DUBLIN — Iceland’s volcano has produced a 1,000-mile-wide (1,600 kilometer-wide) ash cloud off the west coast of Ireland that will force western Irish airports to shut down again Friday, the Irish Aviation Authority announced.
The authority said shifting winds, currently coming from the north, had bundled recent days’ erupted ash into a massive cloud that is growing both in width and height by the hour.
Eurocontrol, which determines the air routes that airliners can use in and around Europe, says the ash accumulation is posing a new navigational obstacle — because the cloud is gradually climbing to 35,000 feet (10,500 meters) and into the typical cruising altitude of trans-Atlantic aircraft. Until recent days, the ash had remained below 20,000 feet (6,000 meters).
The Irish Aviation Authority said the engine-wrecking ash would skirt Ireland’s western shores Friday, forcing a half-dozen airports to ground flights for much of the day. However, the airports in Dublin, Cork in the southwest and Waterford in the southeast will remain open.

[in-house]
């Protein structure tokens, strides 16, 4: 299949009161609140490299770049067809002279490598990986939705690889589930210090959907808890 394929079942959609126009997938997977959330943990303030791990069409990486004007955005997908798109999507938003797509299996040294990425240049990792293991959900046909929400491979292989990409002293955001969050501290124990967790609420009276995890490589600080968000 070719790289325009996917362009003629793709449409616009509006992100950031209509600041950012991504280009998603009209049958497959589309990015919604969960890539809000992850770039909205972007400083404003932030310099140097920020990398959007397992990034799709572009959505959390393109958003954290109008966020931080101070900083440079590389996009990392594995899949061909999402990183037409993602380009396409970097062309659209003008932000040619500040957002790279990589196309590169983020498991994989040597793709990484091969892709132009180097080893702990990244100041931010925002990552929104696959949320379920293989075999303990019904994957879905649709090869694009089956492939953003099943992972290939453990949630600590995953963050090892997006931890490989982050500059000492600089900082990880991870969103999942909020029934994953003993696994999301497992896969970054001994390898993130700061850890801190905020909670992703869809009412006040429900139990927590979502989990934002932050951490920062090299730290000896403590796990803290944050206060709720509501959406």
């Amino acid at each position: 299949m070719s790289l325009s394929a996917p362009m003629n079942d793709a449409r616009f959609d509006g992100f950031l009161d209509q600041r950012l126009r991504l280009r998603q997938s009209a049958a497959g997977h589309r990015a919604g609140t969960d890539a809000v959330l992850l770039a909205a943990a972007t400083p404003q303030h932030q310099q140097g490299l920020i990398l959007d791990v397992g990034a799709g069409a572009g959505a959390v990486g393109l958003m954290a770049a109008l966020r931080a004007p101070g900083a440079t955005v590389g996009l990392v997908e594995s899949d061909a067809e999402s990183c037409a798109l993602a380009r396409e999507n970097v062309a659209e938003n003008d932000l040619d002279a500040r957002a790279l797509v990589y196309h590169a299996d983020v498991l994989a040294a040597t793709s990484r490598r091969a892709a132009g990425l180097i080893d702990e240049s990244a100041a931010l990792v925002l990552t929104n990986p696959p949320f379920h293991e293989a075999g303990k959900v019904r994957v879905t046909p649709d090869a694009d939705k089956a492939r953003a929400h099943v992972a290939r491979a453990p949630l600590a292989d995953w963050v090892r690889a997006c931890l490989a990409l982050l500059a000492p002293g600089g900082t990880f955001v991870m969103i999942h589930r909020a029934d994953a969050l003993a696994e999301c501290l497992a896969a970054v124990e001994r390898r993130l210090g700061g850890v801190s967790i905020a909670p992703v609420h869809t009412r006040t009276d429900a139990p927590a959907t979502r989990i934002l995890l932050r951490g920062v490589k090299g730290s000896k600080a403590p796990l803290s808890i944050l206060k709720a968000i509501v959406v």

“The restrictions are required as the increased level of recent volcanic activity has created a massive ash cloud stretching 1,000 miles long and 700 miles wide,” the authority said in a statement.
The latest alert came only hours after British and Irish authorities declared the all-clear after much of the same ash was blown southwest from Scotland through Ireland on Tuesday and Wednesday, closing airports all along the way. Those were the first European air closures since the initial April 14-20 crisis, when ash from Iceland’s Eyjafjallajokul (pronounced ay-yah-FYAH-lah-yer-kuhl) volcano forced authorities across Europe to ground 100,000 flights and 10 million passengers.
Britain’s Meteorological Office said that, given the direction of the winds, “the risk of the ash cloud affecting U.K. airspace in the next couple of days remains low.”
Eurocontrol, the continent’s air traffic management agency in Brussels, also announced Thursday it plans to reroute flights between Europe and North America to avoid flying over the ash cloud off Ireland’s west coast.
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